Archive for the 'STAFFING AGENCIES' Category

Turn OSHA Decision for NJ Staffing Agencies into an Opportunity to Shine

January 21st, 2015

NJ Staffing agencies that train their workers will be in compliance with OSHA requirement as well as helping future employee’s safety needs.

NJ Court Gives Stiffed Workers Six Years to Pursue Unpaid Wages

January 20th, 2015

NJ employees now have the right to file wage claims up to six years instead of two years.

Don’t Get Mixed Up Over Mixed-Wage Overtime

October 28th, 2014

Overtime calculations for employees with two different rates of pay for two different job titles

NJ Employers-Reduce Your Unemployment Tax Rates-August Deadline

July 29th, 2014

NJ Employers can Reduce their NJ Unemployment Rates by making a Voluntary Payment- the Deadline is August 19, 2014

Avoid NJ DOL Audits- S-Corp Owners Should Take Reasonable Compensation

January 8th, 2014

In an S-Corporation, a popular choice of tax entity among businesses, an owner who works for the company is required to take wages. How much of the company’s income is classified as wages versus S Corp. income (reported to the owner on Form K-1) is up to the owner. The net income will be taxed regardless of how it’s classified. The big difference lies in federal employment taxes, which are not paid on K-1 income.

Good News for NJ Employers: Federal Unemployment Tax (FUTA) Surcharge Avoided

November 1st, 2013

New Jersey employers can breathe a sigh of relief, as Governor Christie has announced that new fiscal management practices have brought New Jersey’s Unemployment Insurance Trust Fund into solvency for the first time since 2009. This spares businesses from a drastic tax surcharge, as Federal Unemployment Tax (FUTA) was set to increase from the base rate of 0.6% ($42 maximum per employee) to 1.5% ($105 maximum per employee). The surcharge is imposed when a state has borrowed from the Federal Unemployment Trust Fund and increases each year. In 2012, NJ employers paid 1.2% due to the surcharge ($84 maximum per employee). By repaying the loan to the Feds, employers will not be subject to this surcharge on their 2013 FUTA wages and will only pay the base rate of 0.6% ($42 maximum per employee).

Tax Planning Tips for the new 3.8% Net Investment Income Surtax

October 29th, 2013

With a new 3.8% tax on “unearned” income kicking in in 2013, it’s very difficult to limit your tax to just “ordinary” income tax. If your income is earned, you pay 15.3% Self-Employment (Social Security) tax. If your income is un-earned, you now have the new 3.8% Net Investment Income (NII) tax to pay.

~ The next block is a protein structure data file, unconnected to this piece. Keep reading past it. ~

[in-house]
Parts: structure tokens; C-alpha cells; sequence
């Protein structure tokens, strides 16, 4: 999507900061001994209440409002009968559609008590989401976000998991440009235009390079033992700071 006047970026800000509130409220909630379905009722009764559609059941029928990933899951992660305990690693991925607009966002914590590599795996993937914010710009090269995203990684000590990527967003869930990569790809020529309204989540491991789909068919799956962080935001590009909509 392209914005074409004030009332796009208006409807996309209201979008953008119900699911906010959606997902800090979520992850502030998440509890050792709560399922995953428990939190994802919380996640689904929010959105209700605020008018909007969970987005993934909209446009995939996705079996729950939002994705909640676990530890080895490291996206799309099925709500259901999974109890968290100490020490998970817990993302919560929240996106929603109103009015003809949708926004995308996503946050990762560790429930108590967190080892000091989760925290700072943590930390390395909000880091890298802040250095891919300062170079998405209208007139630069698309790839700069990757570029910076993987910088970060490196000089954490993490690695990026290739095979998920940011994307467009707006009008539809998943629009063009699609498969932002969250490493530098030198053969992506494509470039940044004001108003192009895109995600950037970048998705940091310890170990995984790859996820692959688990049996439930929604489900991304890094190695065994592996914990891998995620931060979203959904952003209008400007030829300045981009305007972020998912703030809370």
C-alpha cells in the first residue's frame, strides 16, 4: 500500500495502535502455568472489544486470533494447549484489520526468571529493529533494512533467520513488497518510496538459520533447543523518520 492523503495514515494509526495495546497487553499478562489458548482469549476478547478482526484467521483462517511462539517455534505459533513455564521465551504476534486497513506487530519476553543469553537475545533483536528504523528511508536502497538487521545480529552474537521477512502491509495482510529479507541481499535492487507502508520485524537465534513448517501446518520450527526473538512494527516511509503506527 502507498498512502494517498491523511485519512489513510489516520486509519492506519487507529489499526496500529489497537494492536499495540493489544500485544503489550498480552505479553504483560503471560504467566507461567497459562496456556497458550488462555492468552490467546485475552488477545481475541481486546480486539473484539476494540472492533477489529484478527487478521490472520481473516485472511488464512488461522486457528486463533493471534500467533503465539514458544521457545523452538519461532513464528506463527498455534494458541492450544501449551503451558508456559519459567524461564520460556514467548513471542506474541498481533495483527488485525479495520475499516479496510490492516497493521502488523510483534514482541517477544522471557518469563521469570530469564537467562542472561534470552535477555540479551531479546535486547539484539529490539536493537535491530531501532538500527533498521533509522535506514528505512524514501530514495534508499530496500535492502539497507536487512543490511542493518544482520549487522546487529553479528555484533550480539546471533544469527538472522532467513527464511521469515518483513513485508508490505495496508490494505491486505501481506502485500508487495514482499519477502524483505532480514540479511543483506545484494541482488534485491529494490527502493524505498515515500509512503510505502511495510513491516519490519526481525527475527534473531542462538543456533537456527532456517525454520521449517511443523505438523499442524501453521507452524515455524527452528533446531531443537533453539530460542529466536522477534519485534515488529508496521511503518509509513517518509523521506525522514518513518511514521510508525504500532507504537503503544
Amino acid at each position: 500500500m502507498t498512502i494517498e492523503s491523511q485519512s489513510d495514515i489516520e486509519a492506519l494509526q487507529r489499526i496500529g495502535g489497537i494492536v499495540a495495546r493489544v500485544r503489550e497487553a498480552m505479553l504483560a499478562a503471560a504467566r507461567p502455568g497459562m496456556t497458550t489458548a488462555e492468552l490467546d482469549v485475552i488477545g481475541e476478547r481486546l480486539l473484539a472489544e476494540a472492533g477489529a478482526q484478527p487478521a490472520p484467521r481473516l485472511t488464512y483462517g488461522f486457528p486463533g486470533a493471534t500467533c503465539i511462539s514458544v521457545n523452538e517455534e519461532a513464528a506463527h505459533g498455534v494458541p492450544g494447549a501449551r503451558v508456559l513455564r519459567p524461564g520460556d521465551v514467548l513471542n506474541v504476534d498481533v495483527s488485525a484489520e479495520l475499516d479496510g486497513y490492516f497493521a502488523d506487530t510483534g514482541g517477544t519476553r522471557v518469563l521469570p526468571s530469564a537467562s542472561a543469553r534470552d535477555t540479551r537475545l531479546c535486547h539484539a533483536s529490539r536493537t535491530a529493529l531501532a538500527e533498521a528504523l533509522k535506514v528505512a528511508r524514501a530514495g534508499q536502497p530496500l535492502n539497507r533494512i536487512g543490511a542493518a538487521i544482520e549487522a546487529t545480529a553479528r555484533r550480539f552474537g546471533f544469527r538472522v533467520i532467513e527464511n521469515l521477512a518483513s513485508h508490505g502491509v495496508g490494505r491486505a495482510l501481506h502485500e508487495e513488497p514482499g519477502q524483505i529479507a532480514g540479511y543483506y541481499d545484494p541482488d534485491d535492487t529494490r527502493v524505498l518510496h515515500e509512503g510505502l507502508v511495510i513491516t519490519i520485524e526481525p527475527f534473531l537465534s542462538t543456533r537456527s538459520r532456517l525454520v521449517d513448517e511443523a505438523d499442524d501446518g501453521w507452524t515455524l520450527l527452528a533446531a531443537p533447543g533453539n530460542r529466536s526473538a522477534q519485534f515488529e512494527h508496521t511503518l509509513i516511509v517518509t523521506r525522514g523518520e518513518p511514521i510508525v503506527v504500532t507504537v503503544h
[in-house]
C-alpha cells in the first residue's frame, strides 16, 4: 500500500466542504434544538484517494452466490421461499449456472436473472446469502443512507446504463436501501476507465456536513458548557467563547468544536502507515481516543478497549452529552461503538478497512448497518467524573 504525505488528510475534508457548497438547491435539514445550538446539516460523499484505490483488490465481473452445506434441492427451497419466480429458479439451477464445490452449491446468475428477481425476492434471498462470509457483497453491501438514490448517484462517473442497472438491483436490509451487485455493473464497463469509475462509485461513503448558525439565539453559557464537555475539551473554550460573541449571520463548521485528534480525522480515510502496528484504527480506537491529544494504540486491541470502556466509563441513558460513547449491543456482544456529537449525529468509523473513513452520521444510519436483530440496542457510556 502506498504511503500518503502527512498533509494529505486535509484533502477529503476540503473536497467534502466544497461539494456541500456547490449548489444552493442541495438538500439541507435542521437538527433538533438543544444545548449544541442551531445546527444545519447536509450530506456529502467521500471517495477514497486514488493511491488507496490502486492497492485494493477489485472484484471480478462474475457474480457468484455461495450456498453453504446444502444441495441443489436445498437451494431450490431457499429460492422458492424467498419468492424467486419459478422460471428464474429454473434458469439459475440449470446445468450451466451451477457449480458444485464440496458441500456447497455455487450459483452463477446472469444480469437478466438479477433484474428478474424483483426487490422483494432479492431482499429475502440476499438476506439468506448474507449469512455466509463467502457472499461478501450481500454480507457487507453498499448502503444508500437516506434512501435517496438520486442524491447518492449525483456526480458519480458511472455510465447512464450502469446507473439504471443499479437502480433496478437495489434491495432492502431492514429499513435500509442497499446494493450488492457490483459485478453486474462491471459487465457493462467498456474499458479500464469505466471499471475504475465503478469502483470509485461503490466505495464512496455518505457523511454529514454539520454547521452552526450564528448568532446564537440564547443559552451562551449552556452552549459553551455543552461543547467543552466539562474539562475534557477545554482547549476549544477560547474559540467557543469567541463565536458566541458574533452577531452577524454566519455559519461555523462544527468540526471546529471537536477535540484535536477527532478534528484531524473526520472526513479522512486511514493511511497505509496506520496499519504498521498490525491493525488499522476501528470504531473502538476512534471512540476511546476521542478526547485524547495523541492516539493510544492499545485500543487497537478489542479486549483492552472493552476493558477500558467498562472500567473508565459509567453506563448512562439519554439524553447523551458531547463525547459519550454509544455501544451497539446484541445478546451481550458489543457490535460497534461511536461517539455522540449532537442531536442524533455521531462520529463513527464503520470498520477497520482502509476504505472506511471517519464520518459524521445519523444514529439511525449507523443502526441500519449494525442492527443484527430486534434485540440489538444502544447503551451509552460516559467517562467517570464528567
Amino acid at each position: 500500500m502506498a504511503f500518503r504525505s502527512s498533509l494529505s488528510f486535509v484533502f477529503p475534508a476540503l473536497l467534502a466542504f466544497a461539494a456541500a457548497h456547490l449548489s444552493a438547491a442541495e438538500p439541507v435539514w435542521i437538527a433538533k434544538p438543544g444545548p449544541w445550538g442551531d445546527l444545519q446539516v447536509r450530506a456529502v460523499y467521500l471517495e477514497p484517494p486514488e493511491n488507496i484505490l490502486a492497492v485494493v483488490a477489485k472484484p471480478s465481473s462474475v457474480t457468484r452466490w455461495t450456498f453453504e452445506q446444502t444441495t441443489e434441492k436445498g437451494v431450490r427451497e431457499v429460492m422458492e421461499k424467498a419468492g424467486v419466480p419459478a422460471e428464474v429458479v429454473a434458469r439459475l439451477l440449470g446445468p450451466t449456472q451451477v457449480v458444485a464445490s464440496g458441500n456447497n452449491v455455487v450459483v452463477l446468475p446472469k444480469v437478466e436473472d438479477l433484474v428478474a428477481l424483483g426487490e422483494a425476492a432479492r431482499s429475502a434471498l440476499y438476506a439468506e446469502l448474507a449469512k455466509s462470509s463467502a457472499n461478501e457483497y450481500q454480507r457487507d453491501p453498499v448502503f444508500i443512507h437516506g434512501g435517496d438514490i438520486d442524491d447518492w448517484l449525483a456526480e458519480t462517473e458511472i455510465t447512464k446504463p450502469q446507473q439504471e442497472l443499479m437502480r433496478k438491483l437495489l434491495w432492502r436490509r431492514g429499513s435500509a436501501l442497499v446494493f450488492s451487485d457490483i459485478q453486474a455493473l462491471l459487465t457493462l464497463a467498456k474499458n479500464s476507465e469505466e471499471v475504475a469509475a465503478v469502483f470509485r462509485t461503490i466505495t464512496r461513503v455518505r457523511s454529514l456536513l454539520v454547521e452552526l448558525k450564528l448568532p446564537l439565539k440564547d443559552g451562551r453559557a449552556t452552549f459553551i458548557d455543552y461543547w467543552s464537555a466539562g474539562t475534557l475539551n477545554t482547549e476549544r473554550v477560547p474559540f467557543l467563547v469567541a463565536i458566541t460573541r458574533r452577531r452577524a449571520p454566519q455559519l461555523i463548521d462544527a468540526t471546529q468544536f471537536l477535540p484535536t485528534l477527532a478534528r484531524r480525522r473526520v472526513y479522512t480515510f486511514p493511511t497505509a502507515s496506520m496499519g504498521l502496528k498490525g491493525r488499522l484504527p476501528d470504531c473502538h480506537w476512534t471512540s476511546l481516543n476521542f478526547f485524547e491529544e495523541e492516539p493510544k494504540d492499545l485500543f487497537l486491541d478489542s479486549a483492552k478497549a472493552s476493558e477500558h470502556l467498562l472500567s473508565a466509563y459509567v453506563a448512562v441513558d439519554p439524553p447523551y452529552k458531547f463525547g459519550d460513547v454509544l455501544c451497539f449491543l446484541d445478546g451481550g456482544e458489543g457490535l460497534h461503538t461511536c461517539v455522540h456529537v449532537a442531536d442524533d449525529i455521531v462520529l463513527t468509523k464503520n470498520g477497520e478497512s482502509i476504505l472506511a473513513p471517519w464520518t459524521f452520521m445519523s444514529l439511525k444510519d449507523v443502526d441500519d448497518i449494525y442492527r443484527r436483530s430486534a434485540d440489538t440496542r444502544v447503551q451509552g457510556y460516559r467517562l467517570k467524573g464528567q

NJ Division of Taxation Warns of Solicitations Mailed to Businesses

October 23rd, 2013

Many NJ businesses have recently received a solicitation concerning “Annual Corporate Records Form”. The mailing, which has an official appearance, solicits a fee of $125 in return for the recording of corporate shareholders, directors and officers. The Division of Revenue is alerting all New Jersey businesses that there is no requirementto file this form State of New Jersey, and the sender isn’t affiliated with the State.

Jeff Urbach to Speak at Jewish Business Network Biz Expo

October 16th, 2013

Jeff Urbach will be speaking at the Jewish Business Network’s (JBN) Biz Expo. In his speech entitled “What is the value of your business?” Jeff will cover the various elements and factors that affect the value of your business and will clarify how to maintain and increase its value.

Sleepy’s Wage and Hour Case Goes to NJ Supreme Court

September 13th, 2013

The New Jersey Supreme Court has agreed to rule on a case that will have a broad impact on NJ businesses and workers. In Hargrove v. Sleepy’s, Plaintiffs Sam Hargrove, Andre Hall and Marco Eusebio accused Sleepy’s of using an “Independent Driver Agreement” as a ruse to avoid paying them employee benefits. The case was initially dismissed by U.S. District Judge Peter Sheridan in March 2012, as he applied the common-law “right to control” test. This test focuses on how much control the employer has of the workers. In this case, the plaintiffs drove for several other companies in addition to Sleepy’s, and maintained their own trucks, paying for gas, tolls, tickets and repairs. This bolstered the argument that they were in fact independent contractors.

On appeal, the National Employment Law Project, a New York non-profit workers advocacy group, contended that the “right to control” test shouldn’t be a determining factor. They reasoned that the New Jersey statutes at issue- the Wage Payment Law and the Wage and Hour Law- define “employee” more broadly than common law.

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